It's always a fun afternoon, isn't it, printing out the however many cover letters and then deciding which six poems to which journal.

Journals I don't enjoy reading, I don't send poems to. So I don't send to Poetry or either of the GRs (for some fancy code).

Following that same logic, journals I enjoy reading, I enjoy sending poems to, no matter if they continually send my poems back back or not.

The journals I most enjoy reading these days (leaving BR and TLR out of it):

Colorado Review
Denver Quarterly
New American Writing
The Journal

There's one called Center, out of U of Missouri, that I'm interested in. As well as one called Handsome, out of Boston, I think?

West Branch is good. As are many others: Black Warrior Review, Phoebe, LIT. The more I think about it, the more the list goes on. This could take awhile.

I keep them all in a Word file, and what I send, and when, etc. And when it comes back. I've been keeping it since 1998. It's very long now. 17 pages or something. Ouch. I keep thinking there's some reason I don't delete rejections from a decade ago, but I can't articulate it.

newzoopoet said...

Oh but why fight it? It's so damned much fun!

Radish King said...

I submit work every Saturday morning. Usually 3 poems or two stories. But one envelope, or e-mail every Saturday, is much less stressful for me than BFS mania.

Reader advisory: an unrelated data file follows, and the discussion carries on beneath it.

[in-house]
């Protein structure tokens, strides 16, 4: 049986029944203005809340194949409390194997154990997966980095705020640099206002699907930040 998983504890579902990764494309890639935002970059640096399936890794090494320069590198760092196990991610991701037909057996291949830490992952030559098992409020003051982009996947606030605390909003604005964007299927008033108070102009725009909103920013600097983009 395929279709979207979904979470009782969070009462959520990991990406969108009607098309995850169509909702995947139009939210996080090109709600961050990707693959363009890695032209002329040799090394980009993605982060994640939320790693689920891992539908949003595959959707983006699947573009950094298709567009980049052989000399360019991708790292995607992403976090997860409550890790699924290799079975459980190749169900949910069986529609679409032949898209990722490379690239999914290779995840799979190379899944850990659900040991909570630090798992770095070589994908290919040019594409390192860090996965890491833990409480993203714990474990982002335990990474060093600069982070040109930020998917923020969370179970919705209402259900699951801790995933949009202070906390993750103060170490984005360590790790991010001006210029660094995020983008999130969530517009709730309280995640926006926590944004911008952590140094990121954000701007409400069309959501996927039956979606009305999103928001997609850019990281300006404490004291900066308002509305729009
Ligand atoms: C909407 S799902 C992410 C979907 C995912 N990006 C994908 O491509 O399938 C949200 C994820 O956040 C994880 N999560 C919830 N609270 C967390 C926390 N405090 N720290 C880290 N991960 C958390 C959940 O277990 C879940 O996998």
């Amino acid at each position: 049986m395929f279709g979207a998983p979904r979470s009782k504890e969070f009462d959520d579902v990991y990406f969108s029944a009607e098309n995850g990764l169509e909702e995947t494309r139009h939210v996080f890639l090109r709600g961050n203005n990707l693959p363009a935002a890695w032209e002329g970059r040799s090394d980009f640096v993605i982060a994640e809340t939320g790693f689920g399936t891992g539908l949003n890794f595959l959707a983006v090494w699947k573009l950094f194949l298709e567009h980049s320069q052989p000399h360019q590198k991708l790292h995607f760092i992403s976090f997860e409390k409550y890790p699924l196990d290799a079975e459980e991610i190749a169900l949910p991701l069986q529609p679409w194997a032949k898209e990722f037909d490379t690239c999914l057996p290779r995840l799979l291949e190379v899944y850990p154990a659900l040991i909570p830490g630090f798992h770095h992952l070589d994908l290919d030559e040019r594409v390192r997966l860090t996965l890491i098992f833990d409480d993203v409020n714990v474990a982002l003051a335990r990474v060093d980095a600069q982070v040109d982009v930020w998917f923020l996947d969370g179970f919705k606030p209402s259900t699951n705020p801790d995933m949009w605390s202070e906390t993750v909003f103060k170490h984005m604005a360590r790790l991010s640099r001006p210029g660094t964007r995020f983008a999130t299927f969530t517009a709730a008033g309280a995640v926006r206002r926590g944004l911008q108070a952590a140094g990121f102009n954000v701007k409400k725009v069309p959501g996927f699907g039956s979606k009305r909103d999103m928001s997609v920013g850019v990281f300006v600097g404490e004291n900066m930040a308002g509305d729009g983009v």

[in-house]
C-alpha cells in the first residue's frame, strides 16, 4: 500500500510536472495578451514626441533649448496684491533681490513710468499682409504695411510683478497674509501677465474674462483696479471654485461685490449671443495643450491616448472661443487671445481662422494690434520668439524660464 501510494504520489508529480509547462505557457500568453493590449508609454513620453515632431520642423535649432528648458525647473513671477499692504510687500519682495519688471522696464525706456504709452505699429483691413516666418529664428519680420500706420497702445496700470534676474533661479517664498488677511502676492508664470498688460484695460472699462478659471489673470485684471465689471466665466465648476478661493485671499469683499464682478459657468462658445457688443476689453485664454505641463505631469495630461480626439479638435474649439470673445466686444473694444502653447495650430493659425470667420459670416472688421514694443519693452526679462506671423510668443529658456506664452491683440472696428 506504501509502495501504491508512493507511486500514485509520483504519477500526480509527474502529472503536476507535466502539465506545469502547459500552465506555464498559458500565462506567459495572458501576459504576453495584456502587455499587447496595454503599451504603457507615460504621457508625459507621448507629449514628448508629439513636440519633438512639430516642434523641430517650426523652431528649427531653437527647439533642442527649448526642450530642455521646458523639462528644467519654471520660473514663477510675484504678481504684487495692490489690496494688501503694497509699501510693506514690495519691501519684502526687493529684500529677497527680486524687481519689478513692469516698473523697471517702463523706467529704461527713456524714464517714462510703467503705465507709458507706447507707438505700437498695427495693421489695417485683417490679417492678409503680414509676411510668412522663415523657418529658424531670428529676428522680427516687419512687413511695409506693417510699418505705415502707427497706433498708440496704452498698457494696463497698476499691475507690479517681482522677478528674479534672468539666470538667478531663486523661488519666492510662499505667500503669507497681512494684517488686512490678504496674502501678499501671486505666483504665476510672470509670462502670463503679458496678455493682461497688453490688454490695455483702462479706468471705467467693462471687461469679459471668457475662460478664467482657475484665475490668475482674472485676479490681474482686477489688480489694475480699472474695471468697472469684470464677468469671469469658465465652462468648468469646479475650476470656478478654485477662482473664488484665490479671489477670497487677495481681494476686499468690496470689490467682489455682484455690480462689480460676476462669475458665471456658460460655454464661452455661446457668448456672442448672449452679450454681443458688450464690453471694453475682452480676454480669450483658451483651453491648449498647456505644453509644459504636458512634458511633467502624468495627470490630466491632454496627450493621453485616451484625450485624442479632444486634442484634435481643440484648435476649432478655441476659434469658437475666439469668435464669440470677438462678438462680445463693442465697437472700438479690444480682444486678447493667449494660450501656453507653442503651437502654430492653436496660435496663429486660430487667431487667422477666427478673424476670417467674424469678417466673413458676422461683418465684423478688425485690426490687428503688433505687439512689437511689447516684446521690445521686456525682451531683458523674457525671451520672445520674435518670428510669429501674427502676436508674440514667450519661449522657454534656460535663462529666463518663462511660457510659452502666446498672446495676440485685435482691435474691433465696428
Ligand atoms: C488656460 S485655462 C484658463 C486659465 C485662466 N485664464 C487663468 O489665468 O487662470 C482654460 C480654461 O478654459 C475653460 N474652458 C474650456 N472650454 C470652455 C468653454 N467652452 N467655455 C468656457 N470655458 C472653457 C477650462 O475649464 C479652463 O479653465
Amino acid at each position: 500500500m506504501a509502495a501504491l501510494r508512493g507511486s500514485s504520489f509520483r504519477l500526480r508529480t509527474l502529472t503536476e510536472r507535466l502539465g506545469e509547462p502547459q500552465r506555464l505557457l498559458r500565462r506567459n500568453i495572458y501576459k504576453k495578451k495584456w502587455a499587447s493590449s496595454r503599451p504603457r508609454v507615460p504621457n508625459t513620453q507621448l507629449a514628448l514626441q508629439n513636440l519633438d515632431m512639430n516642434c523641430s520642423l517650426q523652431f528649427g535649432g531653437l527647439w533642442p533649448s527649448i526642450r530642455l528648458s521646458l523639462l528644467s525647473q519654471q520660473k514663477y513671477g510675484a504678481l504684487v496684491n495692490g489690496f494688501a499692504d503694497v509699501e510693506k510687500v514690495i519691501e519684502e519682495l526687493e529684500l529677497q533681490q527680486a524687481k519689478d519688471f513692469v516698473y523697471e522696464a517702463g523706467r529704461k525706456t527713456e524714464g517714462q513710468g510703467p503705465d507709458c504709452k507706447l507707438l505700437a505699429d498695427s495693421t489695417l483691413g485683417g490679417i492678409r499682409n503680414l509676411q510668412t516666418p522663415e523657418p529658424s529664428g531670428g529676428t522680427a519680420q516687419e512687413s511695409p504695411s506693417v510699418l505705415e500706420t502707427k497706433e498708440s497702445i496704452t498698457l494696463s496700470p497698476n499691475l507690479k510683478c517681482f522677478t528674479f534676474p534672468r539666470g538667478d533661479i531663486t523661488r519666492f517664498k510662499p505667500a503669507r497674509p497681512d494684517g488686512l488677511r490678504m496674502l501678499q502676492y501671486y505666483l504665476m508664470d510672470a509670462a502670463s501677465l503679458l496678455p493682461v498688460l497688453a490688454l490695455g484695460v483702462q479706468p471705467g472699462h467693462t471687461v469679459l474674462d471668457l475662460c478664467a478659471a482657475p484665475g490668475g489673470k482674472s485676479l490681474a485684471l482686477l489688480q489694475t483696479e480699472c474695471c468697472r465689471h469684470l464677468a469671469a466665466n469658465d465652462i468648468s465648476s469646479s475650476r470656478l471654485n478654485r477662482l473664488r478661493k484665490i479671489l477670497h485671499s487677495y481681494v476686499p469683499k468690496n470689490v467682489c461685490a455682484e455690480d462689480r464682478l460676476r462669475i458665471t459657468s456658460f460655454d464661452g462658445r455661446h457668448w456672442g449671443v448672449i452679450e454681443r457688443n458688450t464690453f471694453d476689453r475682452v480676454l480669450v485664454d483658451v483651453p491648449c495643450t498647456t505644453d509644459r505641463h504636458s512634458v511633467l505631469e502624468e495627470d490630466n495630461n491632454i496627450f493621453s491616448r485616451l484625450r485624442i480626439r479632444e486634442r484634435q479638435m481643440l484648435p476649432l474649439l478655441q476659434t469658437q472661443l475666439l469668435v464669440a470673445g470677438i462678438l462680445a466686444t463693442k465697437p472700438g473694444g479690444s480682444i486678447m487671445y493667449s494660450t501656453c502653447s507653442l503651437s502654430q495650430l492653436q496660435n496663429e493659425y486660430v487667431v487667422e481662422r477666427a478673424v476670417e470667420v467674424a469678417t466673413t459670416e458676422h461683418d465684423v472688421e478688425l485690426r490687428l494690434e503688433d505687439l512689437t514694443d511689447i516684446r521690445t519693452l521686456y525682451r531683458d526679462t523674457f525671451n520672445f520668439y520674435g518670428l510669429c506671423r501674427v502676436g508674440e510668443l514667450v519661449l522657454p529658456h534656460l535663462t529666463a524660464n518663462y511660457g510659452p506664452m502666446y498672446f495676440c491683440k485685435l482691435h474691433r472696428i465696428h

Anonymous said...

I was up until three the other night sending out electronic subs. Yikes!

Anonymous said...

The cure is harsh but effective: a swift fusillade of terse rejections from editors heavily influenced by Simon Cowell that, in the face of all you feel to be good and true, make you feel like crap.

Julie said...

Oh yes, I'm planning to submit, but just a little bit at a time, maybe a few submissions at the end of each month, to keep me from thinking on it too much.

Matthew Thorburn said...

I've got the mania too. I lugged a bunch of envelopes to the post office yesterday -- poems for journals, book manuscript to two presses, and even a chapbook manuscript (oh, why not). I have 17 poems I'm sending out this fall -- so I'm impressed with your 30, MB! -- and am mostly going with sim subs, though there are a couple places I want to try particular poems with that don't take them. But 6 of the 17 are out to another place (of the non-sim-sub variety) so my fall push is really getting going later this month...

For recommendations -- I sent poems to Crab Orchard Review and Pleiades, and plan to send to Seneca Review (one of my all-time favorites), New England Review, and maybe TriQuarterly.

Anonymous said...

This year's BFS is very scaled back... I have so many poems still out from my Big Summer Submission rounds in June and July... I'm only sending 2 journal submissions this month (Gettysburg and Notre Dame). A few manuscript submissions, too. Perhaps October will be my BFS month this year.